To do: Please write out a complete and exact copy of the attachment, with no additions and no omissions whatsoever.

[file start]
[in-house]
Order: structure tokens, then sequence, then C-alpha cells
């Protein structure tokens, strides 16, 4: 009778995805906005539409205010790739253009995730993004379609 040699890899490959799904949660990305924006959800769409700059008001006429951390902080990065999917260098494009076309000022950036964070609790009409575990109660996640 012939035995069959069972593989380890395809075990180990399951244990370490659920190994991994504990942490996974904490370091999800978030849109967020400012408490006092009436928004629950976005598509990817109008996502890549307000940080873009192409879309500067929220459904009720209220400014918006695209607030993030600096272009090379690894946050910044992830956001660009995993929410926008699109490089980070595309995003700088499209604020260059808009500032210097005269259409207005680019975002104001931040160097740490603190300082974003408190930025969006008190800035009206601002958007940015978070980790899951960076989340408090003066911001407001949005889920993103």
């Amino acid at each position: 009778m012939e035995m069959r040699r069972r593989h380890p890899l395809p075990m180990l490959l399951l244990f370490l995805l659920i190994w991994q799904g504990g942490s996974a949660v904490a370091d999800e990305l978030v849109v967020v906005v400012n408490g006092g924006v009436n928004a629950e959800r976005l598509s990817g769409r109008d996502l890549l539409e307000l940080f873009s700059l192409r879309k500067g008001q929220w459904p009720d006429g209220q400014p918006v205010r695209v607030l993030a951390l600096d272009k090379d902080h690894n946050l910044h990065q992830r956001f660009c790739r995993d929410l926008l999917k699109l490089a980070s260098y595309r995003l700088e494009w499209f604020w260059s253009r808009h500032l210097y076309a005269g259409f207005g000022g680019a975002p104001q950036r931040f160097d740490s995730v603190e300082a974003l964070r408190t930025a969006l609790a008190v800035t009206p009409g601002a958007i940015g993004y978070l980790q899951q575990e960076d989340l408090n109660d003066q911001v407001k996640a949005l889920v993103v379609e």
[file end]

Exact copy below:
[in-house]
Order: structure tokens, then sequence, then C-alpha cells
């Protein structure tokens, strides 16, 4: 009778995805906005539409205010790739253009995730993004379609 040699890899490959799904949660990305924006959800769409700059008001006429951390902080990065999917260098494009076309000022950036964070609790009409575990109660996640 012939035995069959069972593989380890395809075990180990399951244990370490659920190994991994504990942490996974904490370091999800978030849109967020400012408490006092009436928004629950976005598509990817109008996502890549307000940080873009192409879309500067929220459904009720209220400014918006695209607030993030600096272009090379690894946050910044992830956001660009995993929410926008699109490089980070595309995003700088499209604020260059808009500032210097005269259409207005680019975002104001931040160097740490603190300082974003408190930025969006008190800035009206601002958007940015978070980790899951960076989340408090003066911001407001949005889920993103």
């Amino acid at each position: 009778m012939e035995m069959r040699r069972r593989h380890p890899l395809p075990m180990l490959l399951l244990f370490l995805l659920i190994w991994q799904g504990g942490s996974a949660v904490a370091d999800e990305l978030v849109v967020v906005v400012n408490g006092g924006v009436n928004a629950e959800r976005l598509s990817g769409r109008d996502l890549l539409e307000l940080f873009s700059l192409r879309k500067g008001q929220w459904p009720d006429g209220q400014p918006v205010r695209v607030l993030a951390l600096d272009k090379d902080h690894n946050l910044h990065q992830r956001f660009c790739r995993d929410l926008l999917k699109l490089a980070s260098y595309r995003l700088e494009w499209f604020w260059s253009r808009h500032l210097y076309a005269g259409f207005g000022g680019a975002p104001q950036r931040f160097d740490s995730v603190e300082a974003l964070r408190t930025a969006l609790a008190v800035t009206p009409g601002a958007i940015g993004y978070l980790q899951q575990e960076d989340l408090n109660d003066q911001v407001k996640a949005l889920v993103v379609e």